Back in March I attended the Training Industry Inc, Future of the Workforce Conference, and had the pleasure of attending the session led by Sonia Malik @ IBM. Sonia presented on automation, the future of work, and building a skills revolution inside of IBM – her presentation was informative and very relevant for learning organizations today. If you are interested, you should check out the recording here. But I digress.
Everyone has heard the old saying “practice makes perfect,” but what is perfect? The textbook answers for perfect is ‘having all the required or desirable elements. Qualities, or characteristics; as good as it is possible to be.” Perfect is relative; one person’s perfect won’t necessarily be the same as someone else’s. It is nearly impossible always to be accurate, but that doesn’t mean you can’t be an expert. So the question is, what is mastery?
Show me the money! That is what employees are all about and what keeps them with you right? Well, not exactly. In fact, most employers will tell you signing bonuses, raises, and other financial incentives alone do NOT improve retention in the long term. So what do you do to keep employees? Understand the incentives that mean the most for the workforce and design an employee value proposition around them.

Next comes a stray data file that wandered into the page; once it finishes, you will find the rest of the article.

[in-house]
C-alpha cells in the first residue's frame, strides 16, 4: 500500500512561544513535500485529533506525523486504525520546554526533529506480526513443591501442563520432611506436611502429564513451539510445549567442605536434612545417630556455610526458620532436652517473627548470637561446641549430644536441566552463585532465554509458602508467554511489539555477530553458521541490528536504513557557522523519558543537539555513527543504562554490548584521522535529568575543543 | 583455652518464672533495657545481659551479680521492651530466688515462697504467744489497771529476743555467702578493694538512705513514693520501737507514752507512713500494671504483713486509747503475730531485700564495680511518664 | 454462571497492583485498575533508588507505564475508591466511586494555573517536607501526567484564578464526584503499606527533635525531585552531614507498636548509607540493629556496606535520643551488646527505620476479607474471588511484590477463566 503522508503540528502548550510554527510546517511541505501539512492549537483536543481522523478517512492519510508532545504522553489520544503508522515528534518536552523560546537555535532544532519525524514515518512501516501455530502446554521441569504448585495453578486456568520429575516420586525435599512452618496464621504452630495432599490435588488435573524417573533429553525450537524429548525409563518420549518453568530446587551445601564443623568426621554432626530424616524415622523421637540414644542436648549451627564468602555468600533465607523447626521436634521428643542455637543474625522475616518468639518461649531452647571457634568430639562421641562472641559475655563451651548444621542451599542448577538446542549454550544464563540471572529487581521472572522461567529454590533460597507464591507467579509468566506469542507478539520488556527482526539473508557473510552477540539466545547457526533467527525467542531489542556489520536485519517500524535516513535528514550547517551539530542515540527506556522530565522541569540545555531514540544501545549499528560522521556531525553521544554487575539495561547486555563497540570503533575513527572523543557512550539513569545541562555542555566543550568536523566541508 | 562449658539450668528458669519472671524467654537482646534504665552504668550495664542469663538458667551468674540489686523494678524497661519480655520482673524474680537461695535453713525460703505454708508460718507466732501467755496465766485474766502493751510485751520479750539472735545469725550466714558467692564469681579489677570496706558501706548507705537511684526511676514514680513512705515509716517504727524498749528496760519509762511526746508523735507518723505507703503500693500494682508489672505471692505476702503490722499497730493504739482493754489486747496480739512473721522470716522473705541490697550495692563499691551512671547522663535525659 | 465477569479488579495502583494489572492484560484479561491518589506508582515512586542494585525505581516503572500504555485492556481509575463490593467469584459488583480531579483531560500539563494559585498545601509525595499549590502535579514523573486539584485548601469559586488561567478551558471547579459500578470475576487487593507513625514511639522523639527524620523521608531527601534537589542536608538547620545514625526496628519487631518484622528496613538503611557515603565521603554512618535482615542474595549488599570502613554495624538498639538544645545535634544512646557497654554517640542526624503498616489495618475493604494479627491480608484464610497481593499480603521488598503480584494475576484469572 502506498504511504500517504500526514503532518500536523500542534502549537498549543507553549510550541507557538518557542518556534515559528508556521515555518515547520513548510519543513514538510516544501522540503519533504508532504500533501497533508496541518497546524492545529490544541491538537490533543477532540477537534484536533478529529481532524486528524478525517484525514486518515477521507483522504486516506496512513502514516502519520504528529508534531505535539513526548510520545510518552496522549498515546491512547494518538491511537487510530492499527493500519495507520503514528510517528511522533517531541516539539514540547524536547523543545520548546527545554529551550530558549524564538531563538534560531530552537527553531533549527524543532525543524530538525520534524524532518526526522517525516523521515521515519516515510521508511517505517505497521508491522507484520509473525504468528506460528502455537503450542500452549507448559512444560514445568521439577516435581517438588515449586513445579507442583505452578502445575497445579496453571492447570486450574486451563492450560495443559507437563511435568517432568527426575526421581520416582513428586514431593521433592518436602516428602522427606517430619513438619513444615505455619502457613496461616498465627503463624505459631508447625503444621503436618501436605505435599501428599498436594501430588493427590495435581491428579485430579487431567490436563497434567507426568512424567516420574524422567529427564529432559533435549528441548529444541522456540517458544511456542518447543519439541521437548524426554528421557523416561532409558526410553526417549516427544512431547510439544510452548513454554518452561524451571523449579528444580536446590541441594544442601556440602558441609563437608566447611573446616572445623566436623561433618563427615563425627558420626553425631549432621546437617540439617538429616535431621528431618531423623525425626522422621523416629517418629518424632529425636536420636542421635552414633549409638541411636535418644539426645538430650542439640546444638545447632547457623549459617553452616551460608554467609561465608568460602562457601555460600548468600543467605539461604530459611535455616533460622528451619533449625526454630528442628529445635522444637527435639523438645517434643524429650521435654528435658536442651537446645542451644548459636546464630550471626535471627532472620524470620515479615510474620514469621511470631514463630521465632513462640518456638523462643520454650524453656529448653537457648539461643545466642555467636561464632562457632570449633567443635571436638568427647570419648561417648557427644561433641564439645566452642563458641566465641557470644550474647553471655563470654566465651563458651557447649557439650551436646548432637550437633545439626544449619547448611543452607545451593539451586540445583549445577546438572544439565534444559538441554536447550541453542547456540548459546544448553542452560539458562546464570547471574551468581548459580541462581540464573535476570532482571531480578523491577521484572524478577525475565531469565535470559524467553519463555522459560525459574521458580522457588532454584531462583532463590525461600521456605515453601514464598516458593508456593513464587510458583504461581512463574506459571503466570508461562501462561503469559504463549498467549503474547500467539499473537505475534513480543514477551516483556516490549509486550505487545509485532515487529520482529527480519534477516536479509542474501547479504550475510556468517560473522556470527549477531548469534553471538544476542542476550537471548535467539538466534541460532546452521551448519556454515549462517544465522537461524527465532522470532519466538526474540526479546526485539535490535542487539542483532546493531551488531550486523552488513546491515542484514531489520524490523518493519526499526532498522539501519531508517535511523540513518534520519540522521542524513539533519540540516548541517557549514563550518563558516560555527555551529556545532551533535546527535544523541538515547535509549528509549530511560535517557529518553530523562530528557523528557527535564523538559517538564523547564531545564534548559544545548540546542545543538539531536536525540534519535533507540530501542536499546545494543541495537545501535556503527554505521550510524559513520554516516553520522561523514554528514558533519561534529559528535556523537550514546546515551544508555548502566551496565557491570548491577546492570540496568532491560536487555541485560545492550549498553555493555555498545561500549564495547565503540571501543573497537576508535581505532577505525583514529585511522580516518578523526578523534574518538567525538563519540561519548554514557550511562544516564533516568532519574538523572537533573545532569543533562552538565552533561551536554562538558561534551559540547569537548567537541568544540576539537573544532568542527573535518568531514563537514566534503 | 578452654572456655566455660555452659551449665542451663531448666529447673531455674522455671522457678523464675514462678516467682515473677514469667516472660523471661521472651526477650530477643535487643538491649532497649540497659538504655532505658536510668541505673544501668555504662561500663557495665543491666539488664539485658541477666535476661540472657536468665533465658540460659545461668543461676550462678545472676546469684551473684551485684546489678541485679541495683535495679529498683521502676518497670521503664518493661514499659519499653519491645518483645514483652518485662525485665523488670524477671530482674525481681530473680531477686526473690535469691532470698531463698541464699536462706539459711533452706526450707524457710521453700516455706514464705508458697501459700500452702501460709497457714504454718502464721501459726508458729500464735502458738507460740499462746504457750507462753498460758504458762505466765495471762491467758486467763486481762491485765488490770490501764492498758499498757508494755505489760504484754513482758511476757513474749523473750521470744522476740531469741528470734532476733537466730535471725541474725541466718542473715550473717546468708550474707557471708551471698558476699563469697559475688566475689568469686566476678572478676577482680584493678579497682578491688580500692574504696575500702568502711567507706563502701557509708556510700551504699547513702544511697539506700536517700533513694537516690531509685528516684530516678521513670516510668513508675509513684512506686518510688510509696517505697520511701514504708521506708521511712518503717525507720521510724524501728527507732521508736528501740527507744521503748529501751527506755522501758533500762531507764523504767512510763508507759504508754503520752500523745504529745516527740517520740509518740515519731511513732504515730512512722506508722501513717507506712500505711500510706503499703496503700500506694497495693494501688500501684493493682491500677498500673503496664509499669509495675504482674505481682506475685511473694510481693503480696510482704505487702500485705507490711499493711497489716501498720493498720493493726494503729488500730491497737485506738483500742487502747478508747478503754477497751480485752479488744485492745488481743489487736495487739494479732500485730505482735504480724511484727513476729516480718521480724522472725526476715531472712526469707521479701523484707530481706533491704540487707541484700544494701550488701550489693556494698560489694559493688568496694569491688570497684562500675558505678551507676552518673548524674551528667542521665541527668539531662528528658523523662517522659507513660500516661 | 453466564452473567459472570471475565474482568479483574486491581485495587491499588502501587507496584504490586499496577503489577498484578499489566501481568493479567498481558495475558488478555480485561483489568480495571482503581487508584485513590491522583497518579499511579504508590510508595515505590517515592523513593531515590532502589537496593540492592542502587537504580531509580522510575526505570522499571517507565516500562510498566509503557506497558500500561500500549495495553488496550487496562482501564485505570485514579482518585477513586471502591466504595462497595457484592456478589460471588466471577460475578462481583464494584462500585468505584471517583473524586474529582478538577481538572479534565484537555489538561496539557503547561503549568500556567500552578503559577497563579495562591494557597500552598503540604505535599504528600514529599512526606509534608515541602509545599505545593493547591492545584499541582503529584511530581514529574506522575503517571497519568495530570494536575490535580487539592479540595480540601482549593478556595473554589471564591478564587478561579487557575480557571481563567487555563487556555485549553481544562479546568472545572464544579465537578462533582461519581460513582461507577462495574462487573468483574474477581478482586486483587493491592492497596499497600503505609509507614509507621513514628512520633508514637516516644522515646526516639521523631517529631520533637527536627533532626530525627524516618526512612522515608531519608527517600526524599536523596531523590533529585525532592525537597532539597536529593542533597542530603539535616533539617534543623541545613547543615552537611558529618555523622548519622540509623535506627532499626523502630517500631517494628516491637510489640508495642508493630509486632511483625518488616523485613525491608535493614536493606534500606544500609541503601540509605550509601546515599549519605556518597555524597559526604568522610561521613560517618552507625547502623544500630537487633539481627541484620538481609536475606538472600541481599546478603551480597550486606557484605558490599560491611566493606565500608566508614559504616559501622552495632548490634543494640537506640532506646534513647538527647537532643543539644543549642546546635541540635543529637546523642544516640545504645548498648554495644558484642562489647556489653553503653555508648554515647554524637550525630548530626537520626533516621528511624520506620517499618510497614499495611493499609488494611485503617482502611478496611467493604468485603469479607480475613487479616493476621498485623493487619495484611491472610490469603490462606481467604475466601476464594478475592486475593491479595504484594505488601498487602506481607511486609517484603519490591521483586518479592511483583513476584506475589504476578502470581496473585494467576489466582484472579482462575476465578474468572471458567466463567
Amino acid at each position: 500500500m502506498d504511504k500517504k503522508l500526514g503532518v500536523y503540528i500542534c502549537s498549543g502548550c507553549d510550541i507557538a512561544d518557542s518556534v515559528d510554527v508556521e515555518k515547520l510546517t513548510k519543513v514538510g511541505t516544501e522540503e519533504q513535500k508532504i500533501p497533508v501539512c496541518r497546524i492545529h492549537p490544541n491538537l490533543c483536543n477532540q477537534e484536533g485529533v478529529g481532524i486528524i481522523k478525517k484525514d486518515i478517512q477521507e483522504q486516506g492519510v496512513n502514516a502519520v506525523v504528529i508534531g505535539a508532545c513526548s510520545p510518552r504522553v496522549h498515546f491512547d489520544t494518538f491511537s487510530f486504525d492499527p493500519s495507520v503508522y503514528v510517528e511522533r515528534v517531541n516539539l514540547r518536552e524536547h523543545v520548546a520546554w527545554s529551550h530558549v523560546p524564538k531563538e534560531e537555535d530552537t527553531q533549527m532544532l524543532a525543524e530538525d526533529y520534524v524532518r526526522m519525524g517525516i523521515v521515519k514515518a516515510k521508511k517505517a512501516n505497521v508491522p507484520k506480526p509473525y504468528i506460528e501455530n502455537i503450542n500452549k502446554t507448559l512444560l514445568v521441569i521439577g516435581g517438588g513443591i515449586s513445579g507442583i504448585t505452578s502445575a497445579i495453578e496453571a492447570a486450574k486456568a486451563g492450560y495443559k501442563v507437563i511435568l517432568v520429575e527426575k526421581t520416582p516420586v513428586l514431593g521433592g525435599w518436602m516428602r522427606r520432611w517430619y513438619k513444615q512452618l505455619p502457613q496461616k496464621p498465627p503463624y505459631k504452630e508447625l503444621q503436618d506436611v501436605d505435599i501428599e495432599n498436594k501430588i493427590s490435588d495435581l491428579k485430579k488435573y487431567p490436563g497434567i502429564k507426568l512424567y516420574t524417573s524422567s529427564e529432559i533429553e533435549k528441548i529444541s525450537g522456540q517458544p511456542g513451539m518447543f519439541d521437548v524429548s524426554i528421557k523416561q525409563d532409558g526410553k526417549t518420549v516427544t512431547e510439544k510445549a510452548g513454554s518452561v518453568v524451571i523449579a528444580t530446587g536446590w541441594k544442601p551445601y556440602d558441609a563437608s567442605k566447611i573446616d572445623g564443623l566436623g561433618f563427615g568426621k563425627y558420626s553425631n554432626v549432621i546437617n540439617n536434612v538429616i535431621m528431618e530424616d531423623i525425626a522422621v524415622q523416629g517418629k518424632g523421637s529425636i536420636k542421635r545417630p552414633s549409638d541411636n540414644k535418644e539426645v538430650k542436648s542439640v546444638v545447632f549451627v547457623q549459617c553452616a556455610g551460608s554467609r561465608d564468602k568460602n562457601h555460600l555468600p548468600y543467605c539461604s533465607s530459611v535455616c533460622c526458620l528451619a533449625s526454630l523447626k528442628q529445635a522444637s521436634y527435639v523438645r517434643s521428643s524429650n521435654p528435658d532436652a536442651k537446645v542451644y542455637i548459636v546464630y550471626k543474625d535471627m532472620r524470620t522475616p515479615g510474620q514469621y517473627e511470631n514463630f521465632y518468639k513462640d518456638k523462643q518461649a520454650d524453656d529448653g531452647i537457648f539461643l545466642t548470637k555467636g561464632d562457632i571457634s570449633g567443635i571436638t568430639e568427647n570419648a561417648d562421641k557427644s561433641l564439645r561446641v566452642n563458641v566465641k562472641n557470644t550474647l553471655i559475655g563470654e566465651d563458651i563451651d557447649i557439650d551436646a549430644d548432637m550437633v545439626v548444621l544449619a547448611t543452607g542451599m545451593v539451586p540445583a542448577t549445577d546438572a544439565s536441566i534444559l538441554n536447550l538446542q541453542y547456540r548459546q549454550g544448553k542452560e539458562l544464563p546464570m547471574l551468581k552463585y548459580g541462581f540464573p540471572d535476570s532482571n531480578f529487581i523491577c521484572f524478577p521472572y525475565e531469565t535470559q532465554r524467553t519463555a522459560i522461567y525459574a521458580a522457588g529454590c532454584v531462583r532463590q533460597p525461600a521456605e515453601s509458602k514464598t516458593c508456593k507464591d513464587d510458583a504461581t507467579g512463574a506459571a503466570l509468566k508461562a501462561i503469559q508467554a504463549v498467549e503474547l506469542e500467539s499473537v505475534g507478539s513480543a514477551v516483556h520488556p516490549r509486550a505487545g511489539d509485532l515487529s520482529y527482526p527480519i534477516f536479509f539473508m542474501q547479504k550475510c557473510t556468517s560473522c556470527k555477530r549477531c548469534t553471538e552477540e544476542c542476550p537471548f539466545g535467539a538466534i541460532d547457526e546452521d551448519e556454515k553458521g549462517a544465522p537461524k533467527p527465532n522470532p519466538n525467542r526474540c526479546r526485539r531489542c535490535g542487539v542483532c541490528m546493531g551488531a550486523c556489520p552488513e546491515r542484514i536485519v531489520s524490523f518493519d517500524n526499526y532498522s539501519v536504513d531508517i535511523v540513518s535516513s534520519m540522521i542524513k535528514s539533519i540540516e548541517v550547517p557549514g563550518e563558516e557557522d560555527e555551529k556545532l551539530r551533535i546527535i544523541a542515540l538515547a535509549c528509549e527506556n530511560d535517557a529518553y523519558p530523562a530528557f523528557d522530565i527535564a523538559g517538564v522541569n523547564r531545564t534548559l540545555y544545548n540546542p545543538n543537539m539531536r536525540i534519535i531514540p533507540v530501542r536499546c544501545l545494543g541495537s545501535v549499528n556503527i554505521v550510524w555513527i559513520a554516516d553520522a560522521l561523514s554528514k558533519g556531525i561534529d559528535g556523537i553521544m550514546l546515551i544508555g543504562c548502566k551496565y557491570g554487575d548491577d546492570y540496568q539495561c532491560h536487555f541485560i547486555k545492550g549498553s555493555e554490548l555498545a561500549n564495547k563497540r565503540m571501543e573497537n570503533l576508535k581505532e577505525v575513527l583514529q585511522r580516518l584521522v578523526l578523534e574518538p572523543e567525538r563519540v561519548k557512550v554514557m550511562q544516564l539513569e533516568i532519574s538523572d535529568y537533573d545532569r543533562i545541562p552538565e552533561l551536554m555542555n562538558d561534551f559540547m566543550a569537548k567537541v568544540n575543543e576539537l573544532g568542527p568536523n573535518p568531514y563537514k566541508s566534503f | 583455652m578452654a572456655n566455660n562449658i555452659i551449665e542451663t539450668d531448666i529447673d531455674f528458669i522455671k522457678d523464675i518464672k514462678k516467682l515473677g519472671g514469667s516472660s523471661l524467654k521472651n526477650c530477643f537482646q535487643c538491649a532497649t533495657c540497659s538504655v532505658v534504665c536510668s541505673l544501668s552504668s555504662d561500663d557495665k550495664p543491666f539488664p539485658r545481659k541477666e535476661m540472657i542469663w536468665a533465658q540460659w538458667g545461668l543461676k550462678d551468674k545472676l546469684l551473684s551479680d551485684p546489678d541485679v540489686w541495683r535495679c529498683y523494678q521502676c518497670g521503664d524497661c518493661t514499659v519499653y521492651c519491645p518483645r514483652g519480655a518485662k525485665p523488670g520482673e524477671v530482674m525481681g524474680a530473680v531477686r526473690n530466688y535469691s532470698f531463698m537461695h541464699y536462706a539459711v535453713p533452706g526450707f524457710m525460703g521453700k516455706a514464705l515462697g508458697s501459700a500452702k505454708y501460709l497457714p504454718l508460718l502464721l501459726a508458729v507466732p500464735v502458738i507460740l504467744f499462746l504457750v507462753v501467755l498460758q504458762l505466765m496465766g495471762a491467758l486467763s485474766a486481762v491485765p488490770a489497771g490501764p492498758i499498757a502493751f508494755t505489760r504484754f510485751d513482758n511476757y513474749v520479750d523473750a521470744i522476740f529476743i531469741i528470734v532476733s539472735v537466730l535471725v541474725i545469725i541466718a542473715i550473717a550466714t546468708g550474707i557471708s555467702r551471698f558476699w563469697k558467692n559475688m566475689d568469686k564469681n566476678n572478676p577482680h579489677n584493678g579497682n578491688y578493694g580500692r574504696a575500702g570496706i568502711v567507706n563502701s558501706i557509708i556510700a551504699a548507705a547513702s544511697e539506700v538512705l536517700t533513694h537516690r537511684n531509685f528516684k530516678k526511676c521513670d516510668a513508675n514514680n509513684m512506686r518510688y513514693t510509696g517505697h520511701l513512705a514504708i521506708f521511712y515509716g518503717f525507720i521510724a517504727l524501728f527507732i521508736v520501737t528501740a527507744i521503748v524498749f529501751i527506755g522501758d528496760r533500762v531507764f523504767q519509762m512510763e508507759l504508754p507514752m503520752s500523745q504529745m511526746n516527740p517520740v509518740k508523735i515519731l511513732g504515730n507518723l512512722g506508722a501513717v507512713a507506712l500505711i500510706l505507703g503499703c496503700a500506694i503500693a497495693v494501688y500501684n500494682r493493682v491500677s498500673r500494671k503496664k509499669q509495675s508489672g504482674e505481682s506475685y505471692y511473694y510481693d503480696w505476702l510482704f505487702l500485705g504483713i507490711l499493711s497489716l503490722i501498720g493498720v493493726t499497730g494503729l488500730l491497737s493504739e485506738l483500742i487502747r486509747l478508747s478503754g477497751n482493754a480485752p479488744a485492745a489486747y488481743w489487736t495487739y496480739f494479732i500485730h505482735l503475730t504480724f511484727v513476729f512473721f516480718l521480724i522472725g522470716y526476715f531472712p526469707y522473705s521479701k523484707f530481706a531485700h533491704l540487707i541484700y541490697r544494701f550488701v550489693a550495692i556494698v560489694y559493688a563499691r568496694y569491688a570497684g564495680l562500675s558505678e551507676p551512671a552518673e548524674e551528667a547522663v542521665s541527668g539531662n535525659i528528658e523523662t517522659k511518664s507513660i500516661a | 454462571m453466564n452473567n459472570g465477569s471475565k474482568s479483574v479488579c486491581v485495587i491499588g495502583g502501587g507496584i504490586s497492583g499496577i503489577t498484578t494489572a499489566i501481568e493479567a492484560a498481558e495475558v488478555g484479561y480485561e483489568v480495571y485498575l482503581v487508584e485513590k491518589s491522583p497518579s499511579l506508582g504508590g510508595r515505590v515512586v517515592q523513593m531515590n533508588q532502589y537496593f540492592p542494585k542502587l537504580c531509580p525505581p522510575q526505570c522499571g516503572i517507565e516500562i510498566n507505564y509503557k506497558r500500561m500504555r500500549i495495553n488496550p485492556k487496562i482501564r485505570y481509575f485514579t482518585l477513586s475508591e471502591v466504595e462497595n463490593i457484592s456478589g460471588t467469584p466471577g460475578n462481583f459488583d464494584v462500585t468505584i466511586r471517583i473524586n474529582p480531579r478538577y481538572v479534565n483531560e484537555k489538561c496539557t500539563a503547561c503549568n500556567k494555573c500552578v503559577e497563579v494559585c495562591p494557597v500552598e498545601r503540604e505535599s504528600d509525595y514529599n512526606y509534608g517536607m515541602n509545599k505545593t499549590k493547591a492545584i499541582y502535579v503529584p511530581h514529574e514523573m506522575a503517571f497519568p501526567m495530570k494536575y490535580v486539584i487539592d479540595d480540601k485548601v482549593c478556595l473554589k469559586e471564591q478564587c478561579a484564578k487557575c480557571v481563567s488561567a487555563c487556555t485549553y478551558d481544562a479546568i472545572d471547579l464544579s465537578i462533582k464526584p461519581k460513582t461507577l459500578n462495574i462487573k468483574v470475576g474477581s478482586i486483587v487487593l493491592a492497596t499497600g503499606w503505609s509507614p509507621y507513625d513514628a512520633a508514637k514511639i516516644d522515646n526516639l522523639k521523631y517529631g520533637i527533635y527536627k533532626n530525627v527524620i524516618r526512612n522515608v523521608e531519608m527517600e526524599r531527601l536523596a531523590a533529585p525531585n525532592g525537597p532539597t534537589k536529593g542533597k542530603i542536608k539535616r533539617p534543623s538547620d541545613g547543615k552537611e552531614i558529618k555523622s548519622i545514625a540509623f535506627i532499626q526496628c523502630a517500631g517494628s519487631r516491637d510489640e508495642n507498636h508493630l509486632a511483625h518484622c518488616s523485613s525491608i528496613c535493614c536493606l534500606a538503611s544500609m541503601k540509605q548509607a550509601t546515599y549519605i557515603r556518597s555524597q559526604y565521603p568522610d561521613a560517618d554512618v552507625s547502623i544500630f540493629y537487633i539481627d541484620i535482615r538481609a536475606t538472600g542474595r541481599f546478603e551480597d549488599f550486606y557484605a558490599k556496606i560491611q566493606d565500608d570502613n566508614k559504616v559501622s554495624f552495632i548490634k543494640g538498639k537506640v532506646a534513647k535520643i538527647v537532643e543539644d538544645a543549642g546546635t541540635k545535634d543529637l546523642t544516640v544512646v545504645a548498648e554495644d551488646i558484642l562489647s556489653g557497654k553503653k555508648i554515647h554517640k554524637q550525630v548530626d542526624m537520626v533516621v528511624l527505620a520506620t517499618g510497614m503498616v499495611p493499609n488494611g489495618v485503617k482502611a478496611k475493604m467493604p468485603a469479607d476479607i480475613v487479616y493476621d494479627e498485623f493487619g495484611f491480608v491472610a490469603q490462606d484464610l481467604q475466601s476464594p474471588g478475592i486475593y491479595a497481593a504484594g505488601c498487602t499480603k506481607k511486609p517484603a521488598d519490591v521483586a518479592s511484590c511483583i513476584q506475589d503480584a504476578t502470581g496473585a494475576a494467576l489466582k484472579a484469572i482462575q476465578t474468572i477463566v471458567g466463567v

Our current U.S. education and training system is not creating the talent pipeline necessary to meet the hiring demands for skilled trades labor. The current workforce is quickly retiring at a much hire rate that the number of newly created talent. Desperate to fill positions, the wrong people get hired, they lack the skills necessary for the job, there becomes a training burden, and they ultimately quit.
After decades or leading a variety of organizations, particularly during change, with the expectations of optimizing and growing “business” and inherently retaining, reorganizing, and/or rebuilding the talent within the organization, it’s clear there is no one right answer to the challenge of retaining and growing talent across an organization.